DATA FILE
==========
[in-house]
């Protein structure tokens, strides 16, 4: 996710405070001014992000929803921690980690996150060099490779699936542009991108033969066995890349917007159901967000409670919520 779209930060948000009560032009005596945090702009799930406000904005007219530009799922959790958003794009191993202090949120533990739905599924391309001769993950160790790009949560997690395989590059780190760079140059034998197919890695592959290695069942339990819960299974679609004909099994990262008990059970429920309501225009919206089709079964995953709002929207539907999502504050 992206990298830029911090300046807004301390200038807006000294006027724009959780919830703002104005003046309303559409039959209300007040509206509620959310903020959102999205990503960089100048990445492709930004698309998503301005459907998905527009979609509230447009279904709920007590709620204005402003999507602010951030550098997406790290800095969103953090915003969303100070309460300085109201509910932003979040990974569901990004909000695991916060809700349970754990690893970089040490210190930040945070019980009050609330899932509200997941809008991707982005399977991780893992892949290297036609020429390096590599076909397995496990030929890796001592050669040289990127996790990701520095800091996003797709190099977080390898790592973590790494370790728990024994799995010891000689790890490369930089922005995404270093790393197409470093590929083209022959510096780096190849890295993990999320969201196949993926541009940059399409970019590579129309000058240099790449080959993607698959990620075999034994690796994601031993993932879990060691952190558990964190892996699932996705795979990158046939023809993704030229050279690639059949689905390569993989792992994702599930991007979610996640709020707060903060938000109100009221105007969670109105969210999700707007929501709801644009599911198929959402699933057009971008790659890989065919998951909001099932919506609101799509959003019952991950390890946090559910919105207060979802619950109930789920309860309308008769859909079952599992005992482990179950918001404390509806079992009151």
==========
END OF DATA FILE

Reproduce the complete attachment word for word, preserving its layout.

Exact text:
[in-house]
């Protein structure tokens, strides 16, 4: 996710405070001014992000929803921690980690996150060099490779699936542009991108033969066995890349917007159901967000409670919520 779209930060948000009560032009005596945090702009799930406000904005007219530009799922959790958003794009191993202090949120533990739905599924391309001769993950160790790009949560997690395989590059780190760079140059034998197919890695592959290695069942339990819960299974679609004909099994990262008990059970429920309501225009919206089709079964995953709002929207539907999502504050 992206990298830029911090300046807004301390200038807006000294006027724009959780919830703002104005003046309303559409039959209300007040509206509620959310903020959102999205990503960089100048990445492709930004698309998503301005459907998905527009979609509230447009279904709920007590709620204005402003999507602010951030550098997406790290800095969103953090915003969303100070309460300085109201509910932003979040990974569901990004909000695991916060809700349970754990690893970089040490210190930040945070019980009050609330899932509200997941809008991707982005399977991780893992892949290297036609020429390096590599076909397995496990030929890796001592050669040289990127996790990701520095800091996003797709190099977080390898790592973590790494370790728990024994799995010891000689790890490369930089922005995404270093790393197409470093590929083209022959510096780096190849890295993990999320969201196949993926541009940059399409970019590579129309000058240099790449080959993607698959990620075999034994690796994601031993993932879990060691952190558990964190892996699932996705795979990158046939023809993704030229050279690639059949689905390569993989792992994702599930991007979610996640709020707060903060938000109100009221105007969670109105969210999700707007929501709801644009599911198929959402699933057009971008790659890989065919998951909001099932919506609101799509959003019952991950390890946090559910919105207060979802619950109930789920309860309308008769859909079952599992005992482990179950918001404390509806079992009151």